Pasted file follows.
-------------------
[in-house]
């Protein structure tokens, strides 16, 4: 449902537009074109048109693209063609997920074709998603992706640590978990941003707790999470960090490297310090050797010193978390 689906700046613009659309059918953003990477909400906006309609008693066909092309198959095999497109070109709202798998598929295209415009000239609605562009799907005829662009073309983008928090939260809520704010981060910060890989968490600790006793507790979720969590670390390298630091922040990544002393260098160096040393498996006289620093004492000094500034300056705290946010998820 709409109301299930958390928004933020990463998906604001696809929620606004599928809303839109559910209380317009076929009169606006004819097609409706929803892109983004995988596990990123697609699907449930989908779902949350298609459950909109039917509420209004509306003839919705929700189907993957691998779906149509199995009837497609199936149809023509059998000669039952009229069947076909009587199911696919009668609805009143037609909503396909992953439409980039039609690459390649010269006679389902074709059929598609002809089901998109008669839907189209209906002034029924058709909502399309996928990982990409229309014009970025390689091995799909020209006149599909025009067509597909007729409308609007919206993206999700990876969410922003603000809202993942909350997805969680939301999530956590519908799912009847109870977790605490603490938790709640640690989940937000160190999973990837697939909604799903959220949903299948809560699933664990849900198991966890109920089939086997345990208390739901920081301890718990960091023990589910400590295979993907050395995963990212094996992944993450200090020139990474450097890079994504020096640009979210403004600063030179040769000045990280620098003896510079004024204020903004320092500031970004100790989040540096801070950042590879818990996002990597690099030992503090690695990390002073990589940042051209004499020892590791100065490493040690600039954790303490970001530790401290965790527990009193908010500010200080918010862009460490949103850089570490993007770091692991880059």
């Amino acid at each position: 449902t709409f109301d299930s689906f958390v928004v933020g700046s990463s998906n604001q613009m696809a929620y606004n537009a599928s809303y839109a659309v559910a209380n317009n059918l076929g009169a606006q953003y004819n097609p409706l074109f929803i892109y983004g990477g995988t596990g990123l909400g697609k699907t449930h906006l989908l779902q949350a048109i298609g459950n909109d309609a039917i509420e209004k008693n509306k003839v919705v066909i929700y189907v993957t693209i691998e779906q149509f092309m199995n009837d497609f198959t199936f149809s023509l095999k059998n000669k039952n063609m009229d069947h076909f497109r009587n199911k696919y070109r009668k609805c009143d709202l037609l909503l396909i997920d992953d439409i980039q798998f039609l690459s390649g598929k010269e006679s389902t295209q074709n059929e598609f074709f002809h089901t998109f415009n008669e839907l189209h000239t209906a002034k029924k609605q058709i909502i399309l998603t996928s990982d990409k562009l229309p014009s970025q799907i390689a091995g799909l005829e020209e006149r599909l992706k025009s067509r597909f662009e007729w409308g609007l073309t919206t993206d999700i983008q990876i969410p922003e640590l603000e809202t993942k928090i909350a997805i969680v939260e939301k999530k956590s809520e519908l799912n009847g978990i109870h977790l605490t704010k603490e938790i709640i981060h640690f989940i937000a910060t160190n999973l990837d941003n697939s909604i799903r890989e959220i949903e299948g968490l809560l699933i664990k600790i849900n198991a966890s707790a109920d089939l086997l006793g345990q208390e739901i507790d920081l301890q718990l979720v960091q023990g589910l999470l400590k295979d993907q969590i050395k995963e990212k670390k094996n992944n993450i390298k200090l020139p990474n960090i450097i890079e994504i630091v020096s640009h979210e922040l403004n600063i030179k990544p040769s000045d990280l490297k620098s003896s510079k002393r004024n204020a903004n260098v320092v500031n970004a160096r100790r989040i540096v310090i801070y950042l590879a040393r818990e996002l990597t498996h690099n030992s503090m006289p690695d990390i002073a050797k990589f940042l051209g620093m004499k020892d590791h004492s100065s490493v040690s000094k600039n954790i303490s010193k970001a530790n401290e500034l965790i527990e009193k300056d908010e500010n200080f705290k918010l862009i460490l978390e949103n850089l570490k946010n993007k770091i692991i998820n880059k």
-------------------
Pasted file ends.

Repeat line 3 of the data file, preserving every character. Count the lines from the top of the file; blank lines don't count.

């Amino acid at each position: 449902t709409f109301d299930s689906f958390v928004v933020g700046s990463s998906n604001q613009m696809a929620y606004n537009a599928s809303y839109a659309v559910a209380n317009n059918l076929g009169a606006q953003y004819n097609p409706l074109f929803i892109y983004g990477g995988t596990g990123l909400g697609k699907t449930h906006l989908l779902q949350a048109i298609g459950n909109d309609a039917i509420e209004k008693n509306k003839v919705v066909i929700y189907v993957t693209i691998e779906q149509f092309m199995n009837d497609f198959t199936f149809s023509l095999k059998n000669k039952n063609m009229d069947h076909f497109r009587n199911k696919y070109r009668k609805c009143d709202l037609l909503l396909i997920d992953d439409i980039q798998f039609l690459s390649g598929k010269e006679s389902t295209q074709n059929e598609f074709f002809h089901t998109f415009n008669e839907l189209h000239t209906a002034k029924k609605q058709i909502i399309l998603t996928s990982d990409k562009l229309p014009s970025q799907i390689a091995g799909l005829e020209e006149r599909l992706k025009s067509r597909f662009e007729w409308g609007l073309t919206t993206d999700i983008q990876i969410p922003e640590l603000e809202t993942k928090i909350a997805i969680v939260e939301k999530k956590s809520e519908l799912n009847g978990i109870h977790l605490t704010k603490e938790i709640i981060h640690f989940i937000a910060t160190n999973l990837d941003n697939s909604i799903r890989e959220i949903e299948g968490l809560l699933i664990k600790i849900n198991a966890s707790a109920d089939l086997l006793g345990q208390e739901i507790d920081l301890q718990l979720v960091q023990g589910l999470l400590k295979d993907q969590i050395k995963e990212k670390k094996n992944n993450i390298k200090l020139p990474n960090i450097i890079e994504i630091v020096s640009h979210e922040l403004n600063i030179k990544p040769s000045d990280l490297k620098s003896s510079k002393r004024n204020a903004n260098v320092v500031n970004a160096r100790r989040i540096v310090i801070y950042l590879a040393r818990e996002l990597t498996h690099n030992s503090m006289p690695d990390i002073a050797k990589f940042l051209g620093m004499k020892d590791h004492s100065s490493v040690s000094k600039n954790i303490s010193k970001a530790n401290e500034l965790i527990e009193k300056d908010e500010n200080f705290k918010l862009i460490l978390e949103n850089l570490k946010n993007k770091i692991i998820n880059k």